Previous ~ Next

Brigands [3.3]

“If this is what married life might look like, sign me up right now!”

Karuniya leaned back until her head came to rest on Murati’s lap.

“We are trying to sign up. It takes a while.”

“Oh, shut up. You know what I mean!”

She looked up with those precious emerald eyes, full of warmth. Setting aside her mini-computer, Murati caressed Karuniya’s hair, returning the wide, beaming smile that her girlfriend gave her. She put her back against the wall adjacent her bed and sighed contentedly. She did know exactly what Karuniya meant. Their feelings were entwined more than ever.

Something about surviving certain death cast new light on what was profoundly important.

One part of their resolution from the battle at Thassal was that they had to spend more time together. Once Murati got out of the hospital, they immediately put their date back on the calendar. Both of them had committed to the Reserve due to the intense fighting they saw in Thassal, and due to the arrival of more experienced troops from Solstice. So they had nothing but free time.

For this date, they agreed to take it a little easier than they had during their last rendezvous.

They gathered everything they could want for a lazy afternoon.

Rented mini-computers, and the proper cables for a direct LAN connection; beet-sugar sodas; and a big bowl of toasted corn and peanuts, drizzled with a little bit of oil and yeast flakes. They could eat snacks, watch and listen to different media, maybe even play some video games.

There was also another pressing bit of business the computers would allow them to tackle.

Once they were ready, the two of them convened in Murati’s room with fluttering hearts.

They booted the computers they had taken out. They felt the anticipation in their fingertips.

Sitting together on the bed, holding hands, they locked eyes, with serious expressions.

“Let’s make it official then.” Murati said.

“Absolutely! Official, above-board girlfriends!” Karuniya replied.

This determination led them to the Union government’s intranet portal for Thassal.

Together, they filled out the computer form and applied for permanent cohabitation.

For now, they were registered as authorized administrators of each other’s rooms.

Eventually, they hoped to apply for a double-wide apartment and free up their singles.

All it took was a few taps on the screen. Technology had really come quite far.

It had been so easy and instantaneous that the dramatic tension they both felt had dissipated.

At that point, they collapsed against one another and played around on the computers.

Murati was seated, holding her minicomputer up, and Karuniya had her head on her lap.

“Murati, let me show this BBS I found! It’s so full of haughty students.”

She gave Murati the numbered address of the BBS and Murati navigated directly to it. While the design of the page was very sparse, it had all they needed for a spirited conversation on Union civics. Columned text posts, the perpetrators of them, and all of the associated metadata.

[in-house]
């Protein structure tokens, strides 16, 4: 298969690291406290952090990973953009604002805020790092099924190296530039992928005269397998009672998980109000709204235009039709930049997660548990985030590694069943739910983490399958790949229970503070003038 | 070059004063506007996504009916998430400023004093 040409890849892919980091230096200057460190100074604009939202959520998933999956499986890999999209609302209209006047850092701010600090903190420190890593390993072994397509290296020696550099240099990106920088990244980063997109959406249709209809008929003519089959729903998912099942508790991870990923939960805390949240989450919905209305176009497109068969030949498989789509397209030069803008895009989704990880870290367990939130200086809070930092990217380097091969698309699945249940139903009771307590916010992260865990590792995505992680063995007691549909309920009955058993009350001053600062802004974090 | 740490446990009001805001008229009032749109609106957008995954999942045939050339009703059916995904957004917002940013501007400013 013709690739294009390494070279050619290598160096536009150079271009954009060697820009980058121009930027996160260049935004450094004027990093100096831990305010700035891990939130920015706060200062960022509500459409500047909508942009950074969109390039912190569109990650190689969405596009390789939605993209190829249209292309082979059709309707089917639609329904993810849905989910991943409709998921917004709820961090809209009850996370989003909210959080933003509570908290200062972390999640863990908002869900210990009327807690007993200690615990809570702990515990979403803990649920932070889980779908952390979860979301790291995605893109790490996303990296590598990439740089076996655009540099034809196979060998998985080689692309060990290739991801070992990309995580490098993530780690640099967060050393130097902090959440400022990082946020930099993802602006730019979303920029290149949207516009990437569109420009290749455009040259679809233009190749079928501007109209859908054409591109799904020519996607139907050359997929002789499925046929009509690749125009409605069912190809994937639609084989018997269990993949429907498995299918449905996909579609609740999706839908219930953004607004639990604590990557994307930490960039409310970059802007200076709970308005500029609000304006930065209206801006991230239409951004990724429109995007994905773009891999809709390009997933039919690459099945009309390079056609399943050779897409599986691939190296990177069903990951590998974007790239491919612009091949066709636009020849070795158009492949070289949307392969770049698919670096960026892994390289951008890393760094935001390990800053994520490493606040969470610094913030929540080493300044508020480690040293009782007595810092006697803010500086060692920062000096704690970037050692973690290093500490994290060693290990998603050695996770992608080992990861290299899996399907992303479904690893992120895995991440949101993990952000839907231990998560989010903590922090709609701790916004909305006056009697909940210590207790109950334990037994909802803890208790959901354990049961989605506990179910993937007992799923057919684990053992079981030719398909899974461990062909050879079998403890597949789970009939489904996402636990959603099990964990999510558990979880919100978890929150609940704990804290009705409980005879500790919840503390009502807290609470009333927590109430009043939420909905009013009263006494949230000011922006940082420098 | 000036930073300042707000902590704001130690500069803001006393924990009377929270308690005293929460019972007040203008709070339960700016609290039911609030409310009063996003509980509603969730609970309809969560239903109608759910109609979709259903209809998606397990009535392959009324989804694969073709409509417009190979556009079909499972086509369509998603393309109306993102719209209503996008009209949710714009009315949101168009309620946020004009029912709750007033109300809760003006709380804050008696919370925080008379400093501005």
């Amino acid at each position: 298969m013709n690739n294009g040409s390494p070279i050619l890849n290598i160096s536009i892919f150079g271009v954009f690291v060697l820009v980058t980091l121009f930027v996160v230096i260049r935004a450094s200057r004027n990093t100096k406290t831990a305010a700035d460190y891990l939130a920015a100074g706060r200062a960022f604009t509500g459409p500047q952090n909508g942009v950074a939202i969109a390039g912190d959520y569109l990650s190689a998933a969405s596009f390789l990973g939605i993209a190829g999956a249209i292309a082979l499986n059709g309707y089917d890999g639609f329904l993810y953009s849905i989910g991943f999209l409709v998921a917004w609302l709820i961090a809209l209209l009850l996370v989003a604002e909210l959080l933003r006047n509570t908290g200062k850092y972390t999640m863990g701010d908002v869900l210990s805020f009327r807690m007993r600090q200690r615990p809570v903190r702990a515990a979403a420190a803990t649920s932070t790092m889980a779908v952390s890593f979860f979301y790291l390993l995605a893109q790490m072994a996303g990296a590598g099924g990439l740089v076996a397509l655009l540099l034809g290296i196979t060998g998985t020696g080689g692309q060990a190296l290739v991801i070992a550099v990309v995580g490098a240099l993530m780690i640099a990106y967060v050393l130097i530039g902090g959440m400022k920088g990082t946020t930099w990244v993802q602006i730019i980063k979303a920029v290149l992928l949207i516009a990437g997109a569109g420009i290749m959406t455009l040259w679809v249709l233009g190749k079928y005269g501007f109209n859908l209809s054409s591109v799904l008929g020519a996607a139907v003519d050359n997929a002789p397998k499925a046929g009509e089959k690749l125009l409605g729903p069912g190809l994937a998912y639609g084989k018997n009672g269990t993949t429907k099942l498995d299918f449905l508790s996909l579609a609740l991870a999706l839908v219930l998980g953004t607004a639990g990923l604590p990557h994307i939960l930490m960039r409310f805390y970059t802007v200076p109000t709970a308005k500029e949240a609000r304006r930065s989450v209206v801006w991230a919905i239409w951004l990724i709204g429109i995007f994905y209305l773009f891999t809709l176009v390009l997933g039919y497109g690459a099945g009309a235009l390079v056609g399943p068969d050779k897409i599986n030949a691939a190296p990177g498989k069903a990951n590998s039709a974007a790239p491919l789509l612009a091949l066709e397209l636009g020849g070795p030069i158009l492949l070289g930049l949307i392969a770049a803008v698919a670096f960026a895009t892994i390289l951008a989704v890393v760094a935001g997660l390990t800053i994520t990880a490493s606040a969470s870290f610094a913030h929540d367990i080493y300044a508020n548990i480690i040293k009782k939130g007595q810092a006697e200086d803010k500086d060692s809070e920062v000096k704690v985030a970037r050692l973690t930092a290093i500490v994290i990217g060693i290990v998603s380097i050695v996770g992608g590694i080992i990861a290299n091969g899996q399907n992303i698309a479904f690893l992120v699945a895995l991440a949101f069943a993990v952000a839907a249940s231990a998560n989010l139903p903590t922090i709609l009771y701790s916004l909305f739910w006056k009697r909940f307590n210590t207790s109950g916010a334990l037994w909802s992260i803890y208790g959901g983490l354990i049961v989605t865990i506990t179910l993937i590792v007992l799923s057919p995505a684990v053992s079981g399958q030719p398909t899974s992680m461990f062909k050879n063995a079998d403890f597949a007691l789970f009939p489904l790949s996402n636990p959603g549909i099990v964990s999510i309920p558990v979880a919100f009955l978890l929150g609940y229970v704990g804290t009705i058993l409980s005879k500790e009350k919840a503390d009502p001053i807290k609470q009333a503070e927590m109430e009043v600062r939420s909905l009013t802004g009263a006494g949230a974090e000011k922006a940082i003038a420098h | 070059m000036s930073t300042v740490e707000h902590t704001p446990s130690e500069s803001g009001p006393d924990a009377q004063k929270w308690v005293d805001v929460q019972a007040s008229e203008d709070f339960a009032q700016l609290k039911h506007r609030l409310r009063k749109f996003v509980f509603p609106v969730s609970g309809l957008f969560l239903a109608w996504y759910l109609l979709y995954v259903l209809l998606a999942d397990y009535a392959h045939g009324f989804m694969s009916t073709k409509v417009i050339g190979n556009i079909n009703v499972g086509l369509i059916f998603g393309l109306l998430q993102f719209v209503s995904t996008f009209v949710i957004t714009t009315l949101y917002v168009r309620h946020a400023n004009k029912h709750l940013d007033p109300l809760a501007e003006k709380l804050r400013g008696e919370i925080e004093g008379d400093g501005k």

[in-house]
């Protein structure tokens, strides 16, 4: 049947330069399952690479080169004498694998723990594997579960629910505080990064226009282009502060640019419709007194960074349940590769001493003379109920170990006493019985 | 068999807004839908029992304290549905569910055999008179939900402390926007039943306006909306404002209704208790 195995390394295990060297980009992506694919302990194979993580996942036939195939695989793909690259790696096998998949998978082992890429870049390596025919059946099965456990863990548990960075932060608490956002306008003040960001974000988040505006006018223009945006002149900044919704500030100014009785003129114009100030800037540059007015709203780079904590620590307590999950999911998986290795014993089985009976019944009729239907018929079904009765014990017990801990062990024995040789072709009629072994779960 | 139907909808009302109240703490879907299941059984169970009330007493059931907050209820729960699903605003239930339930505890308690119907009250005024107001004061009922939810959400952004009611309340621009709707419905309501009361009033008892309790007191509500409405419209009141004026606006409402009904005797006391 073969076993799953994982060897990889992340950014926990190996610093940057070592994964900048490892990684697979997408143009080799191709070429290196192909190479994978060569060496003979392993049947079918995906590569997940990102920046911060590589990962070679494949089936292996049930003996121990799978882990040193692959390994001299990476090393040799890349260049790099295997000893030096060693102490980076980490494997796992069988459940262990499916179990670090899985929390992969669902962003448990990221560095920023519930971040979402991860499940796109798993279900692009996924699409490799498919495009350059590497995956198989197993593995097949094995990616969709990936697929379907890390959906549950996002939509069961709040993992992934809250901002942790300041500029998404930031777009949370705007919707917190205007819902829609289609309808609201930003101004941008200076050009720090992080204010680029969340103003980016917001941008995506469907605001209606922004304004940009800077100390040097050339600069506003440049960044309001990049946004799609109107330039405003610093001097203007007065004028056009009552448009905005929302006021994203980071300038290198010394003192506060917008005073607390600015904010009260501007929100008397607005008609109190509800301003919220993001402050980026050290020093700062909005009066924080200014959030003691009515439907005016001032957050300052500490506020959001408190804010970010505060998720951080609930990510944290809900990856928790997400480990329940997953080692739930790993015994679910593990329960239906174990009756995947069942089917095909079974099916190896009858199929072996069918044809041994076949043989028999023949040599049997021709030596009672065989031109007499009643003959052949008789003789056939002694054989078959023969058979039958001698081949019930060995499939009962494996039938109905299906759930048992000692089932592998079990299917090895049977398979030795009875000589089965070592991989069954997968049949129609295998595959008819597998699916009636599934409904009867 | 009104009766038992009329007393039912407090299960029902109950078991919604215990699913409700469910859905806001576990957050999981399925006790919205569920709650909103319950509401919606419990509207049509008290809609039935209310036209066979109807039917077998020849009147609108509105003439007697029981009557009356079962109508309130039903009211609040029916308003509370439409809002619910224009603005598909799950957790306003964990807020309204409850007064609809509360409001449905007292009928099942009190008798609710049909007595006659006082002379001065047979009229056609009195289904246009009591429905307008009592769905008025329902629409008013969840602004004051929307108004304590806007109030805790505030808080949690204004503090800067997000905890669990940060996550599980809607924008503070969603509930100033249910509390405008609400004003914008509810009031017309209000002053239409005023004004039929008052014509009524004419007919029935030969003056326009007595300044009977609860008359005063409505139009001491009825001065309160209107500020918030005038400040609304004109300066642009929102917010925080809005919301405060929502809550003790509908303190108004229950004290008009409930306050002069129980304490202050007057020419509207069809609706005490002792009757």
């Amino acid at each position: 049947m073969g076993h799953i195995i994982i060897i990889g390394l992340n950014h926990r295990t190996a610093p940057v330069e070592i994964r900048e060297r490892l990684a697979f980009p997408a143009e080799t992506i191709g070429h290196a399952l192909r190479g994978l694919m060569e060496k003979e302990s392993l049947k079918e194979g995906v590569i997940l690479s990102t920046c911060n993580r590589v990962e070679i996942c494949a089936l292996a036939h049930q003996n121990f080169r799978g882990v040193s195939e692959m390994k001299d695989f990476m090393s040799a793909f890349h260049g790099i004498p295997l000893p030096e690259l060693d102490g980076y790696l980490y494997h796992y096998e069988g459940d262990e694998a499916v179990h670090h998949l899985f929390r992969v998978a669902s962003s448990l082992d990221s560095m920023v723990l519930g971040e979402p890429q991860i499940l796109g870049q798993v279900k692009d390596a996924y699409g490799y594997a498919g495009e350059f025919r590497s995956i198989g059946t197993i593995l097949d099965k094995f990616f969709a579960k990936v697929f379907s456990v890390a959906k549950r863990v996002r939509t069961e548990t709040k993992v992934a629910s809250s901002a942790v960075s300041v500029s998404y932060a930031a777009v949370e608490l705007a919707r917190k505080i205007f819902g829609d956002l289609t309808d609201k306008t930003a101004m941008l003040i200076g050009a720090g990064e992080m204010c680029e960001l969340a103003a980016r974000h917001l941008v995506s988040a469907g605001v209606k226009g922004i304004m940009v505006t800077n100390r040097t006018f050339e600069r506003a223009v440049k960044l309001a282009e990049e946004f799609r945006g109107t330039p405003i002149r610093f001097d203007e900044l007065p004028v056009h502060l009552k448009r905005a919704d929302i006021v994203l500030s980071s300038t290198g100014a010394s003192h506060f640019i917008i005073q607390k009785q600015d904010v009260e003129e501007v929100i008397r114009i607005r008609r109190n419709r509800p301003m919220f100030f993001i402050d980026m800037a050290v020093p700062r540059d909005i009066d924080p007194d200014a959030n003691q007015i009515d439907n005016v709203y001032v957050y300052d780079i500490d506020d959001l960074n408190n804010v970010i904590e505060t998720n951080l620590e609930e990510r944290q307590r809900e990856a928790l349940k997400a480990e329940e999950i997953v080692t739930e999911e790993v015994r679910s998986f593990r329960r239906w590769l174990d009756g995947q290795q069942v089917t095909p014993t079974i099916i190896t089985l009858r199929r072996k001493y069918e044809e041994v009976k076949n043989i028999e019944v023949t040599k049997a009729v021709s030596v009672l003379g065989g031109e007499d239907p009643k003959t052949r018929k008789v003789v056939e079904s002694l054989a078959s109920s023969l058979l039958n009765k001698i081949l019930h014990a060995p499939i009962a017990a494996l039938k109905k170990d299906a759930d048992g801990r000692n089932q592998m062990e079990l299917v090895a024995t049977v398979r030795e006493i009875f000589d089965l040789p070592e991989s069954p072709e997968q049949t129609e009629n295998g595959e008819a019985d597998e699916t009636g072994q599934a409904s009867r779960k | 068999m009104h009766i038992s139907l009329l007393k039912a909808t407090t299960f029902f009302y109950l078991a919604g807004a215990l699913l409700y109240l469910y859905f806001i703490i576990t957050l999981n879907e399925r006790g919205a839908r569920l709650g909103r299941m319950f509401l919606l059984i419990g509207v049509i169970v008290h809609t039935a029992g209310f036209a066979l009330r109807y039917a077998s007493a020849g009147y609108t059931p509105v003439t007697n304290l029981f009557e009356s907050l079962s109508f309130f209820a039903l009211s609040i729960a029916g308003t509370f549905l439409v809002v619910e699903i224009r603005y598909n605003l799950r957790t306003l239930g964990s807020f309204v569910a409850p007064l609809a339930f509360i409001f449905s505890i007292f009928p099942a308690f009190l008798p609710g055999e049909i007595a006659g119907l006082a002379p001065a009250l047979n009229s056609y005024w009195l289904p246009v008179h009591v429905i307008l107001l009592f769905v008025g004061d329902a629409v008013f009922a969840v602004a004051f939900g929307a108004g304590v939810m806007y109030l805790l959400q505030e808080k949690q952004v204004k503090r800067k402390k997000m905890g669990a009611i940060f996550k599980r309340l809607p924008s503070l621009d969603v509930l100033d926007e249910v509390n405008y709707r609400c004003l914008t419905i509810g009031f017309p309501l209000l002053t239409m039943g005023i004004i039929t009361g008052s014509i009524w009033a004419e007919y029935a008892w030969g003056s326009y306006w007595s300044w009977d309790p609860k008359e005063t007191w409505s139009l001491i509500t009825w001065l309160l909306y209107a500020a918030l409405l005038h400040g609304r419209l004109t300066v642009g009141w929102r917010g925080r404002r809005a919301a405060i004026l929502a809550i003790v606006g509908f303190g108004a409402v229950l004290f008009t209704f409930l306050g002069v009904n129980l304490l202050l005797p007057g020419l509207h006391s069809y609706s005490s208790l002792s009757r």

Some posts had photographs attached of the posters. Others had symbols or identifying marks. Any wall camera could take a picture for you and upload it to your room or a minicomputer as was convenient for you, but some folks got creative. There was a poster named ‘Agora’ who had as their avatar a picture of a barter table. Another, ‘Baerotrauma69’ had a more avant-garde style, known only to them. Murati had been in the Academy when intranet forums usage began to rise sharply. Originally intended for educational discussion, they had become an outlet for a very room-bound population to make friends and accost their enemies, as more and more computers were built and made accessible to the public through the government lending libraries.

Murati and Karuniya had a mutual fascination with ‘the net’.

Neither of them felt like using it for educational purposes.

Smirking, Karuniya began to type. “Judging by your avatar you must be a Camposist, as it is evident you’ve been on quite a conquest for bread.” Her fingers hovered over the keys waiting for Murati’s approval. Her loving partner cuddled up beside her and read the message.

“That’s so mean. Send it. Let me look at his picture– ok, yeah, send it.”

A tiny ‘hehehe’ accompanied Karuniya striking the “send” key on the contextual keyboard.

“The debate room is too easy.” Murati said. “Here’s where the real artisanal grief can be stricken. They’ve got a BBS for video games. Those kinds of posters can’t help themselves.”

Murati raised her eyes to the ceiling, thinking for a moment, then began to thumb-type. “I found a secret in the 8th level ‘Climbing Comrades’. Walk off the ledge just before the castle exit!”

“Seriously? That’s kids’ stuff.” Karuniya said. “Try making a case for ‘Constant Attack II’ being a puzzle game. People will get way angrier if you just assert things like that without basis.”

“Oatmeal is a soup.” Murati said in direct voice, perfectly suppressing the urge to laugh.

Karuniya stuck her tongue out at her. Murati laughed and continued her intranet journey.

“There’s a BBS for trading stuff. Want to look? There’s handmade goods, room mods–”